Feb 28: Steve Earle released Train a Comin in 1995


“This ain’t no part of no unplugged nothin — God, I hate MTV”
~Steve Earle (Liner notes)

I got to thinking,…if I don’t make this record now, I won’t get the chance to make it. .. I’m singing the best I’ve sung in years. Mainly [because of] no dope. Heroin relaxes your vocal cords, it lowers the top of your range a little bit, and then when you try to sing over it…
~Steve Earle (to SPIN in 1995)

I wish I’d never come back home
It don’t feel right since I’ve been grown
I can’t find any of my old friends hangin’ ’round
Won’t nothin’ bring you down like your hometown

Hometown Blues – From Later With Jools Holland 1995:


Released February 28, 1995
Genre Folk, country, country rock, bluegrass
Length 40:21
Label Warner Bros.

Train a Comin’ is an acoustic studio album by Steve Earle. The album, Earle’s first in five years, was released in 1995. In addition to Earle, it features Peter Rowan, Norman Blake, Roy Huskey, and Emmylou Harris. The album was nominated for a Grammy for Best Contemporary Folk Album.

steve earle 1995

If you see her out tonight
And she tells you it’s just the lights
That bring her here and not her loneliness
That’s what she says but sometimes she forgets

Sometimes She Forgets:

Train a Comin’ was the first album recorded after Earle overcame his addiction to drugs in the fall of 1994, after being convicted for possession. Earle’s last studio album had been the 1990 album The Hard Way, and he essentially stopped touring by 1992 as his addiction worsened.

Most of the songs on the album are older material written when Earle was in his late teens and twenties, including “Hometown Blues,” “Sometimes She Forgets,” Mercenary Song,” “Ben McCulloch,” “Nothin’ Without You,” and “Tom Ames’ Prayer. Goodbye” was written while Earle was in court-ordered rehab in the fall of 1994. In concerts, Earle introduces the song as the first song he wrote clean, and as a “ninth step in the key of C,” referring to the step in which an addict seeks to make amends.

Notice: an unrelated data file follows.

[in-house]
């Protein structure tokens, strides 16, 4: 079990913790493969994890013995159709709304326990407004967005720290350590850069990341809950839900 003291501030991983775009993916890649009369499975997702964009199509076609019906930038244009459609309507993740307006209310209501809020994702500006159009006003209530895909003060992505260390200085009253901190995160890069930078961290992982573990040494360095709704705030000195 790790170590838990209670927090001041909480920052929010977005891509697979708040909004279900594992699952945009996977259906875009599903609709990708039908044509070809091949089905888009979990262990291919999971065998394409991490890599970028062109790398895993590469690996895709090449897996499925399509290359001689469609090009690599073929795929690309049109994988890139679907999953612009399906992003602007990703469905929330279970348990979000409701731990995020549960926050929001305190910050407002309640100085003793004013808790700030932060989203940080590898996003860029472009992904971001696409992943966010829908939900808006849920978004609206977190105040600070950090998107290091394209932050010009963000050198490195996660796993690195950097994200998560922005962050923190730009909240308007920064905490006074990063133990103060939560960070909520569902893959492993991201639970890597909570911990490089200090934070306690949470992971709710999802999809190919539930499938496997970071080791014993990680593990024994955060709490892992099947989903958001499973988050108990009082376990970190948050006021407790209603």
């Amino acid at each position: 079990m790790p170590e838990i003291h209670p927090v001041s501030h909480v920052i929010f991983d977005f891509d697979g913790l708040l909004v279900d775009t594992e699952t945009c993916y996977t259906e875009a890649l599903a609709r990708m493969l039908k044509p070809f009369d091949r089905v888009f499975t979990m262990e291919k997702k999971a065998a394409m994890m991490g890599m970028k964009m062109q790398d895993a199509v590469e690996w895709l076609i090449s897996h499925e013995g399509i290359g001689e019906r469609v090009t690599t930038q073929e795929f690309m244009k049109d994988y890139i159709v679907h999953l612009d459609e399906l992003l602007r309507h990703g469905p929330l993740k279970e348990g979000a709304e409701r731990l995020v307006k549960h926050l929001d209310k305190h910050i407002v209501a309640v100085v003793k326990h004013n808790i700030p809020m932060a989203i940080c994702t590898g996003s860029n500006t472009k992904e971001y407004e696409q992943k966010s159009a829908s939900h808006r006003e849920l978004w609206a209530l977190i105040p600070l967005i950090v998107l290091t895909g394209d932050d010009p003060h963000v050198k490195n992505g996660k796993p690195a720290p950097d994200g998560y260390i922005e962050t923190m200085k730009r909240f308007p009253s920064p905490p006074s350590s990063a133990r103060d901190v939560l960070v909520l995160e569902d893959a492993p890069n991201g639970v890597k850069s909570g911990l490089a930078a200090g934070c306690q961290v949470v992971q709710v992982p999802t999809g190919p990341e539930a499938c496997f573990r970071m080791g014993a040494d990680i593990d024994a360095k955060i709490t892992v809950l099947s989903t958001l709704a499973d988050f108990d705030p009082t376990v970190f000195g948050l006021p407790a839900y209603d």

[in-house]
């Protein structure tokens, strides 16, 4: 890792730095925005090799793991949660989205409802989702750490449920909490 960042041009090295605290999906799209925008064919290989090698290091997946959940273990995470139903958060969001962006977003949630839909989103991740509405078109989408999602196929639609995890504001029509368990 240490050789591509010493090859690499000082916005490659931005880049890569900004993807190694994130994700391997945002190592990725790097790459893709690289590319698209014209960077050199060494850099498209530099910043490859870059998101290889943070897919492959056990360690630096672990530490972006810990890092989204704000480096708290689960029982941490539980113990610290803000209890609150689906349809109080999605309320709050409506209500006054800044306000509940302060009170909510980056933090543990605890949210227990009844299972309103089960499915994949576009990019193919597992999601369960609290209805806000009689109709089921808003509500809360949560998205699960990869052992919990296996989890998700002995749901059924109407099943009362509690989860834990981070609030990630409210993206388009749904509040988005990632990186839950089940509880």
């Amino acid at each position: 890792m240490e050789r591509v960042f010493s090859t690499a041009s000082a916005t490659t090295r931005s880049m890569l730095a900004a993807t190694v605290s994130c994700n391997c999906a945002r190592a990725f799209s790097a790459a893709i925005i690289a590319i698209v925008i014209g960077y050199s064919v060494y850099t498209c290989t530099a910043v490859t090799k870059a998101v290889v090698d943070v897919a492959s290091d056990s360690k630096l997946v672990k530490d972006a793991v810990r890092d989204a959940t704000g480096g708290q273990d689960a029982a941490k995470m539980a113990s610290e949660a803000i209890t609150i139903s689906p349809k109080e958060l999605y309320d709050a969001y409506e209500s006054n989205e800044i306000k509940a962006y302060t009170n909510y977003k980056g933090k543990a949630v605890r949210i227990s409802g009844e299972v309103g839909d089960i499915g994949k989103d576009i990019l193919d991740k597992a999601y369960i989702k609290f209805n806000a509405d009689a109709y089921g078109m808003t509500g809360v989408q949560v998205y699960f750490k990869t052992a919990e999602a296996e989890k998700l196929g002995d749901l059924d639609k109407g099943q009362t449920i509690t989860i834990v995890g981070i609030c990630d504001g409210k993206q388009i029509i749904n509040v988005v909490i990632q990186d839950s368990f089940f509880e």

I remember holdin on to you
All them long and lonely nights I put you through
Somewhere in there I’m sure I made you cry
But I can’t remember if we said goodbye

Album version of Goodbye…  perfection:

And a great live version with Emmylou Harris:

According to the liner notes of the album, “Angel is the Devil” was one of only four songs written during his hiatus, which he refers to as his “vacation in the ghetto,” and the mandolin line of “Mystery Train part II” was written in the early 1990s with the lyrics finished the day it was recorded. The album also includes an instrumental by Norman Blake and three covers: Townes Van Zandt’s “Tecumseh Valley”, the Beatles’ “I’m Looking Through You” and The Melodians’ reggae standard “Rivers of Babylon.”

steve earle

Earle drew on established bluegrass and acoustic instrumentalists for the album, which was a departure from his earlier work with backing band the Dukes. He said to an interviewer at the time that he was seeking an older sound, and the album was recorded in just five days.

“I was goin’ for a sound where it sounded like old Opry stuff, where everybody stepped around the mike, which is real close to what we actually did. It ended up being even more of an organic record than I thought it was gonna be.”

The name she gave was Caroline
The daughter of a miner
And her ways were free and it seemed to me
The sunshine walked beside her

Tecumseh Valley (Townes Van Zandt) – album version:


  • Steve Earle: guitar, high string guitar, 12 string guitar, harmonica, mandolin, vocals
  • Peter Rowan: mandolin, mandola, gut string guitars, vocals
  • Norman Blake: Hawaiian guitar, dobro, mandolin, fiddle, guitar
  • Roy Huskey, Jr.: acoustic bass (and inspiration on “I’m Looking Through You”)
  • Emmylou Harris: vocals on “Nothin’ Without You” and “The Rivers of Babylon”

Train A Comin’ Album(Spotify):

-Egil & Hallgeir